Developed by thechineseroom and written by Dan Pinchbeck, Dear Esther was originally a mod for Half Life 2 that quickly gained a following and matured as an independent release - in which financial backer "indie FUND" recouped their original investment within the first 6 hours after going live. It's beautiful. It's dark. But for game reviewers, it can be frustrating to describe.
For example, if you were one of those folks who – after hearing all the hype surrounding movies like Lost in Translation and The Royal Tenenbaums – felt cheated after falling asleep trying to actually watch them; then you might not want to plunk down the 10 bucks on Steam for this product. Despite all the gaming hype: It’s not a game. There’s no action or weapon, you can’t jump or crouch, and – I think I’m not giving too much away by saying – there’s no creature that jumps out and goes “Boo” here. You simply waft through a first-person world in an exploration of (to use the author’s original project description) “experimental game play and storytelling”. You can save your progress, but you’ll probably down this apéritif in a single evening.
In the words of the author: “Dear Esther is a poetic ghost story told using game technologies. You explore a deserted island, uncovering a tale of love, loss, grief and redemption…”. But if you came to shoot or see ghosts, or even fall in love, you’ll be disappointed. This is no tropical Far Cry island either, it’s obviously in the North Atlantic. You’ll wander the cold, rocky paths and trigger narrative installments – which reveal the anguish of someone who has tragically lost a love. The story culminates as one might expect, in a sequence where you can no longer control yourself – and are lost to a cut-scene that first felt like a rip-off – but ultimately gave me adequate redemption for my $9.99 investment.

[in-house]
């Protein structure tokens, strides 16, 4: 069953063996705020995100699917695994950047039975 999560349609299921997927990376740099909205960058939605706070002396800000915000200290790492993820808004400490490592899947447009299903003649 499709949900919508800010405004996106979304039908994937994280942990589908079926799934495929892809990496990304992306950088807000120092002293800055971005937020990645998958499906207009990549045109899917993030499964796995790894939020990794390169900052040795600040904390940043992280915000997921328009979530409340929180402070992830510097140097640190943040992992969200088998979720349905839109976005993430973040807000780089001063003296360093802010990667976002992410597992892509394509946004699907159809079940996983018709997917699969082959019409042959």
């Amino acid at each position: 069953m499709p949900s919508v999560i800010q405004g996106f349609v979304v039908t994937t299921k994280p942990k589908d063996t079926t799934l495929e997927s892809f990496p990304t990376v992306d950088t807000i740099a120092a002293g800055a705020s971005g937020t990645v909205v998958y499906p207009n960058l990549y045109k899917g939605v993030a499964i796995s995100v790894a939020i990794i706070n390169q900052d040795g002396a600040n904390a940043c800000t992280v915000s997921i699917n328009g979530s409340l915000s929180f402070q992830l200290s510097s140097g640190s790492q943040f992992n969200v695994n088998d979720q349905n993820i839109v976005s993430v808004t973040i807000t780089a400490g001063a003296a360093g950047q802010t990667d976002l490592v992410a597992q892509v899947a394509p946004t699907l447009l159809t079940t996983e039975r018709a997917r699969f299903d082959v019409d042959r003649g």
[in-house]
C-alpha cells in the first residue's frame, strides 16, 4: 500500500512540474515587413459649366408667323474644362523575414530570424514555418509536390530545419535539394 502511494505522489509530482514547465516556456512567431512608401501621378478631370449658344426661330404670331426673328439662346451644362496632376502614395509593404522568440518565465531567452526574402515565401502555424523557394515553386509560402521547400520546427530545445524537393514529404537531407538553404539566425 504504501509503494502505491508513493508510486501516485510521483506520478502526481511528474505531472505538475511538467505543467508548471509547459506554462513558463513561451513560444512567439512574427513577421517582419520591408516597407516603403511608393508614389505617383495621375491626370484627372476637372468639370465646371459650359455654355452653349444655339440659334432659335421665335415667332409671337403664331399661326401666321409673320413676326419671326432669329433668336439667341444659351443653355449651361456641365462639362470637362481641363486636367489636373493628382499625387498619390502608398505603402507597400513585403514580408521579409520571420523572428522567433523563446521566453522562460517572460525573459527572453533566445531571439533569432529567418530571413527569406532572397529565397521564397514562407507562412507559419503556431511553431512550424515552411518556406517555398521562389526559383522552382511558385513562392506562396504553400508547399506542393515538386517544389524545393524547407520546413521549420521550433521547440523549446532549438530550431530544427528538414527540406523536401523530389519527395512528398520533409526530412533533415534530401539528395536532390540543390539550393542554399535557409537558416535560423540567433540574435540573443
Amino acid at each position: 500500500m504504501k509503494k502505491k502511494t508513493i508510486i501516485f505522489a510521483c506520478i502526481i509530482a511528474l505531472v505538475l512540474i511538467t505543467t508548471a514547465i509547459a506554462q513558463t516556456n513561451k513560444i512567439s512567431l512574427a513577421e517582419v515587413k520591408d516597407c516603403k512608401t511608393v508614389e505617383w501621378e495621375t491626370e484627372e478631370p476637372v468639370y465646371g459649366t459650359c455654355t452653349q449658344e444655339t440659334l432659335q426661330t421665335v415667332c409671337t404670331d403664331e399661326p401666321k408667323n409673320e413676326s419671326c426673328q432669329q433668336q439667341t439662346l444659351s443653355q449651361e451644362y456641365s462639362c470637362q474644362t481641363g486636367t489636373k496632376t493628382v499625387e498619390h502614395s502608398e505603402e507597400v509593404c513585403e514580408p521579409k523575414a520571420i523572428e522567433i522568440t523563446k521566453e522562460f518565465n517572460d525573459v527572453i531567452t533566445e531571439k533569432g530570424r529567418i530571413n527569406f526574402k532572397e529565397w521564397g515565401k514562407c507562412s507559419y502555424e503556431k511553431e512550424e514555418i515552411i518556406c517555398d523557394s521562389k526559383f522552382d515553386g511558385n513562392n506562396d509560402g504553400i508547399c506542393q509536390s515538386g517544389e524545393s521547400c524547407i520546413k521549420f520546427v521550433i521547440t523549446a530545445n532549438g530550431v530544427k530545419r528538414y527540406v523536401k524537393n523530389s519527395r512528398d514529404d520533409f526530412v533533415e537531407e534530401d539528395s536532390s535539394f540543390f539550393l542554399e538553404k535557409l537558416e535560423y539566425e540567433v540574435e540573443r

So, having turned off traditional gamers to this “game”, I now give my endorsements: If you – like me – are into the art of game level design, then you should watch “Dear Esther”. If you like to traverse Valve game mods like “The Lost Coast” – with the developer commentary turned on – then you too should watch “Dear Esther”. If you love emotional journeys as much – or more – than BFG’s and health kits (ya know… like a girl), you’ll enjoy this little head trip.
The levels and visuals are spectacular. My Alienware M15X laptop has a NVIDIA GeForce GTX 260M and Windows 7 64 – and I felt like I could reach out and touch the waving grass, or catch on my tongue the drips from stalactites. The caves were beautiful (I just love the way the Source engine renders water) and navigation within their tight spaces tended to confirm my suspicions that our character was perhaps not really embodied – a nod to Pinchbeck’s “experimental storytelling”. Jessica Curry‘s soundtrack is mesmerizing, and Nigel Carrington‘s narration is perfect. The ocean, wind and story all gave me chills.
It’s unfortunate that all the hype surrounding Dear Esther is coming from the gaming world though, because it’s not really a game. It’s just a great production.